It was just last week that Coho Data engineering team unveiled their latest creation: FlashBlade. FlashBlade is a blade-based flash storage array that addresses a problem that users have openly discussed over the past few years which is that the performance density of the PCle flash demands a completely fresh set of architectures for storage systems. In 2013, the Coho Data engineering team decided to pass on building a similar platform for FlashBlade because the main focus was developing the initial version of Coho’s storage software.
This unsurprisingly left little effort to build the densest, network integrated hardware platform that is needed today. Back in 2012 Coho saw these problems very clearly as the team started working with PCle flash. One needed a lot of CPU because the cards themselves were so fast that a single device could easily saturate a 10Gb NIC. This led Coho Data to build systems that could scale compute and integrate storage and connectivity together. The only remaining issue was density as these flash devices were incredible yet needed to be paired with compute and network to really scale the way it needed to.
The challenge for Coho Data was how to pack all of these things together as tightly as possible into a single physical form. Working with Intel and other boutique design firms, Coho began to explore the idea of integrating Intel’s Seacliff Trail 10Gb top of rack switch architecture as a bsis for a backplane of a blade-based storage server. This prototype system was christened SwitchStore with the idea of creating a completely converged top of rack switch and storage system.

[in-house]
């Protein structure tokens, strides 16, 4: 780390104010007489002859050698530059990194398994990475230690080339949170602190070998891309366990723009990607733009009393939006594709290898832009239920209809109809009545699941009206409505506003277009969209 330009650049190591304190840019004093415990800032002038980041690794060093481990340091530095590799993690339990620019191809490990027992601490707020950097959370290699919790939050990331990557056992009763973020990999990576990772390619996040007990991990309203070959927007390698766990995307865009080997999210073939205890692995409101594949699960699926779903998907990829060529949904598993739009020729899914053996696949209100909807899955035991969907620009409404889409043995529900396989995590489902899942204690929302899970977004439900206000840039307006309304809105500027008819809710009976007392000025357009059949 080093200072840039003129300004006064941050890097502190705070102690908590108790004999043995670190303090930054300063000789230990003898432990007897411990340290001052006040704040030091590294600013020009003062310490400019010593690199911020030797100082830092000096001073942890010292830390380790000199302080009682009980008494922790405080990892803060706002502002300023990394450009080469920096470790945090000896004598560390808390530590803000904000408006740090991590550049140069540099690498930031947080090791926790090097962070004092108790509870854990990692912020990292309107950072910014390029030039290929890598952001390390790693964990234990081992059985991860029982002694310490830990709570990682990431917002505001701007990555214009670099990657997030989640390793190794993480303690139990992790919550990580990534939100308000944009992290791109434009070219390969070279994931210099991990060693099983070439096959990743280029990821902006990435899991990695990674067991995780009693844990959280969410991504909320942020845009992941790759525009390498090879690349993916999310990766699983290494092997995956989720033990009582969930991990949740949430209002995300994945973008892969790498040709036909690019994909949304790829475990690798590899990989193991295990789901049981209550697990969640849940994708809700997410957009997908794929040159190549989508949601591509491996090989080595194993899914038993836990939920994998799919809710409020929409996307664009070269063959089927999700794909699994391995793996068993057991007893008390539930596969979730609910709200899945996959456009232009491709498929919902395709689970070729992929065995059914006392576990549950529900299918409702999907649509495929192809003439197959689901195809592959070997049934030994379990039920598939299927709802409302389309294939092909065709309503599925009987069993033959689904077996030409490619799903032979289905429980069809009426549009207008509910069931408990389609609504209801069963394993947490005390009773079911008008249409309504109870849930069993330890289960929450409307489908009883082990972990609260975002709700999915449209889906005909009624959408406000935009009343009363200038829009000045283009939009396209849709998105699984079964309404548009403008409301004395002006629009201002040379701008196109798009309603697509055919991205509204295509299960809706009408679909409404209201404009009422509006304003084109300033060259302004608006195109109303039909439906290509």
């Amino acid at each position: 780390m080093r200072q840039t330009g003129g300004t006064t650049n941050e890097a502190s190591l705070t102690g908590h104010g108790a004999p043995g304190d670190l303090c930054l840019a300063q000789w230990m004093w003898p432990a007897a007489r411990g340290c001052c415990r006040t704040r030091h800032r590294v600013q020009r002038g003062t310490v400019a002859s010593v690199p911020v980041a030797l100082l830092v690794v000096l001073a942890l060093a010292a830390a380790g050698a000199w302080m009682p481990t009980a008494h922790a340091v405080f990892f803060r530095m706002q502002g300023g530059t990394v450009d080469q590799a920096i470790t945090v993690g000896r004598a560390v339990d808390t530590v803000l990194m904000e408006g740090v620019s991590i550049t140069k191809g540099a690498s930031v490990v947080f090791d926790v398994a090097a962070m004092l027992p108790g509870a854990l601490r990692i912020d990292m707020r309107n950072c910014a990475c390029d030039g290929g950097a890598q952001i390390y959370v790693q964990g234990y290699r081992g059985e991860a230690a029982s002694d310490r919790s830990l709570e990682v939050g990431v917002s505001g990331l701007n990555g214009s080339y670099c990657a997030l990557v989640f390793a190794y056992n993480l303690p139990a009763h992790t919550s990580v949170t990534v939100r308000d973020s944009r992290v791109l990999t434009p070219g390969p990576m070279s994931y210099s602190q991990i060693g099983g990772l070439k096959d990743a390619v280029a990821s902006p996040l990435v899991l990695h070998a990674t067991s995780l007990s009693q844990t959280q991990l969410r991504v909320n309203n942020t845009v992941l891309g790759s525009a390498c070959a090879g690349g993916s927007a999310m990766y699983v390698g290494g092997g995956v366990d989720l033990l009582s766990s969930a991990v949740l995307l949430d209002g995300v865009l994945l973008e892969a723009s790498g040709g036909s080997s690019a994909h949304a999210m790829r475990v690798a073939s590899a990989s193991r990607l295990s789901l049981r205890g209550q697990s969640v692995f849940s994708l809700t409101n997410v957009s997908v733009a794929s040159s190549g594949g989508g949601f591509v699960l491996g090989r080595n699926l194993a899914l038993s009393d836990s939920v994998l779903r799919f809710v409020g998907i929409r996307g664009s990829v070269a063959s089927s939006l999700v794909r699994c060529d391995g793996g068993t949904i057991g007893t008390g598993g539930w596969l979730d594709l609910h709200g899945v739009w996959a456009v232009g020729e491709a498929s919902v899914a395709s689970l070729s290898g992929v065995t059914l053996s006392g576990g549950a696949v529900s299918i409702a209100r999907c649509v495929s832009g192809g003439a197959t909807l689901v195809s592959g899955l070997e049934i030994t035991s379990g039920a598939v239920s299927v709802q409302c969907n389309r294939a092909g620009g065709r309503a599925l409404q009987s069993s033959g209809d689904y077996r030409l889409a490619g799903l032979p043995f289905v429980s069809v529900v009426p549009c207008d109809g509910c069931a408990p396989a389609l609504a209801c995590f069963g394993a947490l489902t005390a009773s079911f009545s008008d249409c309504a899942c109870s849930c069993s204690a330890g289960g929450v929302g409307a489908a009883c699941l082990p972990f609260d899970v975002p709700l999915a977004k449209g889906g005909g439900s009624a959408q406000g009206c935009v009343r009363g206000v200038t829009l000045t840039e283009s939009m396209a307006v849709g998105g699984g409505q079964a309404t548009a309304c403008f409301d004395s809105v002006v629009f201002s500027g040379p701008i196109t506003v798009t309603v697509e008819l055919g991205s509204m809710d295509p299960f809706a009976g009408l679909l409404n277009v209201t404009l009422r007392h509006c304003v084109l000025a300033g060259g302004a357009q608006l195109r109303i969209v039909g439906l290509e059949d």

However with the design in place Coho Data decided not to go ahead with SwitchStore due in part to a variety of issues. The first is that building a system based on proprietary hardware assuredly involves longer cycle times, higher costs and bigger challenges in validation and quality assurance.
Building their own hardware meant that Coho Data would be slower to hit the market on a less established and reliable platform all the while falling behind to all the other new technologies while they are still refining theirs. The second issue is that scaling out is a network problem.
In order for the array to consolidate the enormous amounts of storage performance into a single rack the loaded chassis has to be kept busy which would involve compute from multiple other racks. The resulted in a need to draw high-rate storage traffic across the core of the network. If Coho was to scale-out storage performance, they needed to do it in a way that is flexible enough to appropriately address the broader topology/network efficiency of your datacenter.
Finally scale-out essentially is expected to resolve a business problem which means it’s all about flexibility. Customers want the flexibility to maximize efficiency similar to those offered by scalable public cloud-based storage systems. Proprietary hardware would mean that a customer pays more for a bespoke, lower-volume device that is locked onto a backplane/topology that is slow to evolve.
FlashBlade is being marketed as a scale-out storage product and while it is quite an expensive proprietary piece of enterprise storage hardware that has a dedicated software team that writes enterprise code for 3 different processor architectures in Xeon, ARM, and FPGA. Only time will tell if Coho Data’s FlashBlade will solve all the issues limiting its predecessor SwithStore but for now the company remains optimistic it has finally cracked the code.
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